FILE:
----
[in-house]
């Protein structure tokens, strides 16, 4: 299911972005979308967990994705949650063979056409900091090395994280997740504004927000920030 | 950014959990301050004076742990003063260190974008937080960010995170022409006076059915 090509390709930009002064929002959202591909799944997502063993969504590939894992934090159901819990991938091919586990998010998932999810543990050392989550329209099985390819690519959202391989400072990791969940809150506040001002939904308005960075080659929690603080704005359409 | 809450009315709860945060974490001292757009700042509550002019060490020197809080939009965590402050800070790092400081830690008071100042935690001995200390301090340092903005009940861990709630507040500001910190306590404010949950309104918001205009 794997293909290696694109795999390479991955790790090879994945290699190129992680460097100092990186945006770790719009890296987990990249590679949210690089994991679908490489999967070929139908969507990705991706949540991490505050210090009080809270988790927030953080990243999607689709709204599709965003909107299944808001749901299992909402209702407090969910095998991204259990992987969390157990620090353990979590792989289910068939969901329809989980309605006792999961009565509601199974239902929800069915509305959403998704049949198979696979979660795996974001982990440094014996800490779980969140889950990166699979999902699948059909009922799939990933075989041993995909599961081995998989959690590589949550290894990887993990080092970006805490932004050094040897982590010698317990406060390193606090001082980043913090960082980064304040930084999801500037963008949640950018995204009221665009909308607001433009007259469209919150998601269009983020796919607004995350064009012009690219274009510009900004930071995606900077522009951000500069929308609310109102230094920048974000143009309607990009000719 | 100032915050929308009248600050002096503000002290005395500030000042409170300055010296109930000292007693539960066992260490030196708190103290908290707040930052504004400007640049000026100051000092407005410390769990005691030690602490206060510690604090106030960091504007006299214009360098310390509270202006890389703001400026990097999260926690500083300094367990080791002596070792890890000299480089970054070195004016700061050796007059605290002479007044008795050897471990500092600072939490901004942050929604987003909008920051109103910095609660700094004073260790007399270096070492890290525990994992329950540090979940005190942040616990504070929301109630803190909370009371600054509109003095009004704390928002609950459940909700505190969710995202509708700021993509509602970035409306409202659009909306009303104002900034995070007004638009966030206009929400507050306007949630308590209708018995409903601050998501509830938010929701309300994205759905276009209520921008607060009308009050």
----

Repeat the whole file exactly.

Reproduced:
[in-house]
């Protein structure tokens, strides 16, 4: 299911972005979308967990994705949650063979056409900091090395994280997740504004927000920030 | 950014959990301050004076742990003063260190974008937080960010995170022409006076059915 090509390709930009002064929002959202591909799944997502063993969504590939894992934090159901819990991938091919586990998010998932999810543990050392989550329209099985390819690519959202391989400072990791969940809150506040001002939904308005960075080659929690603080704005359409 | 809450009315709860945060974490001292757009700042509550002019060490020197809080939009965590402050800070790092400081830690008071100042935690001995200390301090340092903005009940861990709630507040500001910190306590404010949950309104918001205009 794997293909290696694109795999390479991955790790090879994945290699190129992680460097100092990186945006770790719009890296987990990249590679949210690089994991679908490489999967070929139908969507990705991706949540991490505050210090009080809270988790927030953080990243999607689709709204599709965003909107299944808001749901299992909402209702407090969910095998991204259990992987969390157990620090353990979590792989289910068939969901329809989980309605006792999961009565509601199974239902929800069915509305959403998704049949198979696979979660795996974001982990440094014996800490779980969140889950990166699979999902699948059909009922799939990933075989041993995909599961081995998989959690590589949550290894990887993990080092970006805490932004050094040897982590010698317990406060390193606090001082980043913090960082980064304040930084999801500037963008949640950018995204009221665009909308607001433009007259469209919150998601269009983020796919607004995350064009012009690219274009510009900004930071995606900077522009951000500069929308609310109102230094920048974000143009309607990009000719 | 100032915050929308009248600050002096503000002290005395500030000042409170300055010296109930000292007693539960066992260490030196708190103290908290707040930052504004400007640049000026100051000092407005410390769990005691030690602490206060510690604090106030960091504007006299214009360098310390509270202006890389703001400026990097999260926690500083300094367990080791002596070792890890000299480089970054070195004016700061050796007059605290002479007044008795050897471990500092600072939490901004942050929604987003909008920051109103910095609660700094004073260790007399270096070492890290525990994992329950540090979940005190942040616990504070929301109630803190909370009371600054509109003095009004704390928002609950459940909700505190969710995202509708700021993509509602970035409306409202659009909306009303104002900034995070007004638009966030206009929400507050306007949630308590209708018995409903601050998501509830938010929701309300994205759905276009209520921008607060009308009050």